First Bigamous Marriage Void, So Second “Bigamous” Marriage Valid

IRMO Seaton (2011 DJDAR 16342), 3rd App. Dist., November 8, 2011

First Bigamous Marriage Void, So Second “Bigamous” Marriage Valid

Patricia was married to Richard (#1) when she married Henry (#2) during a weekend trip to Reno in May, 1988, just ten days she had gotten a restraining order against him.  A restraining order she obtained with the help of her then just divorced love interest Jeffrey (#3).

After seventeen years of marriage, Jeffrey sought a Judgment of Nullity claiming that Patricia’s Nevada marriage to Henry had not been nullified.  Relying on Williams, (2004) 120 Nev. 559, the trial court found Patricia’s marriage to Jeffrey void because the marital relationship with Henry had not been legally severed (and the trial court did not declare the Henry marriage void because it lacked personal jurisdiction over Henry).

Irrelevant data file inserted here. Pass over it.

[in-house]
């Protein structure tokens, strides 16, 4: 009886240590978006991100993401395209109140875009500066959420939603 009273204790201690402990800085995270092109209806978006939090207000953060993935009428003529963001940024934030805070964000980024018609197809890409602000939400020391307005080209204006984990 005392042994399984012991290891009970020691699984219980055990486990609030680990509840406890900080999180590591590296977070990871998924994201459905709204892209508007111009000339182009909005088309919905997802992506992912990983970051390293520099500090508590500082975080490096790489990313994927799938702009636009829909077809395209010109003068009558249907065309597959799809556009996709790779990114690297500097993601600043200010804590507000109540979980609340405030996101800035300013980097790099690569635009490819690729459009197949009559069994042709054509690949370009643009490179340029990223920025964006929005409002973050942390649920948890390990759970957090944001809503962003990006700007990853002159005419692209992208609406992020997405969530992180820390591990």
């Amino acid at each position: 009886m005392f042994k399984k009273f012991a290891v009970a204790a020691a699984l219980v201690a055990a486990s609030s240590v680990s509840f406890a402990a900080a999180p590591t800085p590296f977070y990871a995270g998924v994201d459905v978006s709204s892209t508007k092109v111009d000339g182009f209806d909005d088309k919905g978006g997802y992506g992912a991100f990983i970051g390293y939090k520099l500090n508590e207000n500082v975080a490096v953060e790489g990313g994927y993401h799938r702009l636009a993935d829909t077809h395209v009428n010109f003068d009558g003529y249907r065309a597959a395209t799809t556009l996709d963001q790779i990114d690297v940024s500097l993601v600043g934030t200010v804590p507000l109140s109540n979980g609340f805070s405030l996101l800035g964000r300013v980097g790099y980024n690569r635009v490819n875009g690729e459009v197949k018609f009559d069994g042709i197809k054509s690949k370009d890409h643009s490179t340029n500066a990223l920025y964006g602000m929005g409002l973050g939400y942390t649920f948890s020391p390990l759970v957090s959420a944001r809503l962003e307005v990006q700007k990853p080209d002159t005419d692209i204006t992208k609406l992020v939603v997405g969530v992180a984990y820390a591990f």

The Court of Appeal reversed because Patricia’s bigamous marriage to Henry was void at its inception under Family Code § 2201.  Therefore when Patricia obtained a Judgment of Dissolution against first husband Richard in December, 1988, her subsequent Jeffrey marriage in June, 1991 was valid.  In both California and Nevada, an annulment decree from “husband #2 was not required because a bigamous marriage is void – “not merely voidable at the option of one of the parties” – even in the absence of an annulment decree. Lockyer v. San Francisco (2004) 33 Cal.4th 1055, 1114 (at the time same sex marriages void) and McClintock (2006) 122 Nev. 842, 845 (despite the dicta in Williams requiring annulment proceeding to sever legal ties).  The Henry marriage was not a voidable marriage but a void marriage, and did not require any judicial declaration of nullity.  So Patricia’s putative spouse contentions under Family Code § 2251 were not reached and she benefits from her deception.